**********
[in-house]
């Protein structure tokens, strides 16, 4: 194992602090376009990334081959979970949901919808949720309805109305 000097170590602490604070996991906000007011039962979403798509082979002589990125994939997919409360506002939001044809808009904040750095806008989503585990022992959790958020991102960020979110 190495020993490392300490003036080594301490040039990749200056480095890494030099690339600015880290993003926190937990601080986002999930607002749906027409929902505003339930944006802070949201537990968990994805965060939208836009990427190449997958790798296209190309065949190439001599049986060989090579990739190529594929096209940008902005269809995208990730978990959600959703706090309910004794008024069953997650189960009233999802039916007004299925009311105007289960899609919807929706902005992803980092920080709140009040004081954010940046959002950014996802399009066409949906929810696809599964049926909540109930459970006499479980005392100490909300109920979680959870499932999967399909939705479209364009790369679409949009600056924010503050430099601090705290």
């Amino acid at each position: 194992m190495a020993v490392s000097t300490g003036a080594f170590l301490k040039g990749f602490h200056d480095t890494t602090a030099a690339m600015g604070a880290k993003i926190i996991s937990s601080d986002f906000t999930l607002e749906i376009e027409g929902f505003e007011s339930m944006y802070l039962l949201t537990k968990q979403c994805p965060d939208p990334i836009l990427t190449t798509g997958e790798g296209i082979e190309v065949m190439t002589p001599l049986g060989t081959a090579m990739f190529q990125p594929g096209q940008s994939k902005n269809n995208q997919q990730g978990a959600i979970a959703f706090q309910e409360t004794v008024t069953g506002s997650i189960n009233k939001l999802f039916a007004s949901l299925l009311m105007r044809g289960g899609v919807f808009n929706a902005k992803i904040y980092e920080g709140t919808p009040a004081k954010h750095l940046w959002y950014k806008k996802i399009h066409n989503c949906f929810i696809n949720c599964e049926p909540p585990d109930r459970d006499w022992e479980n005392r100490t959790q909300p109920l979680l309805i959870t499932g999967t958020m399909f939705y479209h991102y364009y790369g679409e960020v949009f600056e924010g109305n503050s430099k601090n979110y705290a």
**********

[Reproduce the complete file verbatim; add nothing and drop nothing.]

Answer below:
[in-house]
């Protein structure tokens, strides 16, 4: 194992602090376009990334081959979970949901919808949720309805109305 000097170590602490604070996991906000007011039962979403798509082979002589990125994939997919409360506002939001044809808009904040750095806008989503585990022992959790958020991102960020979110 190495020993490392300490003036080594301490040039990749200056480095890494030099690339600015880290993003926190937990601080986002999930607002749906027409929902505003339930944006802070949201537990968990994805965060939208836009990427190449997958790798296209190309065949190439001599049986060989090579990739190529594929096209940008902005269809995208990730978990959600959703706090309910004794008024069953997650189960009233999802039916007004299925009311105007289960899609919807929706902005992803980092920080709140009040004081954010940046959002950014996802399009066409949906929810696809599964049926909540109930459970006499479980005392100490909300109920979680959870499932999967399909939705479209364009790369679409949009600056924010503050430099601090705290």
């Amino acid at each position: 194992m190495a020993v490392s000097t300490g003036a080594f170590l301490k040039g990749f602490h200056d480095t890494t602090a030099a690339m600015g604070a880290k993003i926190i996991s937990s601080d986002f906000t999930l607002e749906i376009e027409g929902f505003e007011s339930m944006y802070l039962l949201t537990k968990q979403c994805p965060d939208p990334i836009l990427t190449t798509g997958e790798g296209i082979e190309v065949m190439t002589p001599l049986g060989t081959a090579m990739f190529q990125p594929g096209q940008s994939k902005n269809n995208q997919q990730g978990a959600i979970a959703f706090q309910e409360t004794v008024t069953g506002s997650i189960n009233k939001l999802f039916a007004s949901l299925l009311m105007r044809g289960g899609v919807f808009n929706a902005k992803i904040y980092e920080g709140t919808p009040a004081k954010h750095l940046w959002y950014k806008k996802i399009h066409n989503c949906f929810i696809n949720c599964e049926p909540p585990d109930r459970d006499w022992e479980n005392r100490t959790q909300p109920l979680l309805i959870t499932g999967t958020m399909f939705y479209h991102y364009y790369g679409e960020v949009f600056e924010g109305n503050s430099k601090n979110y705290a």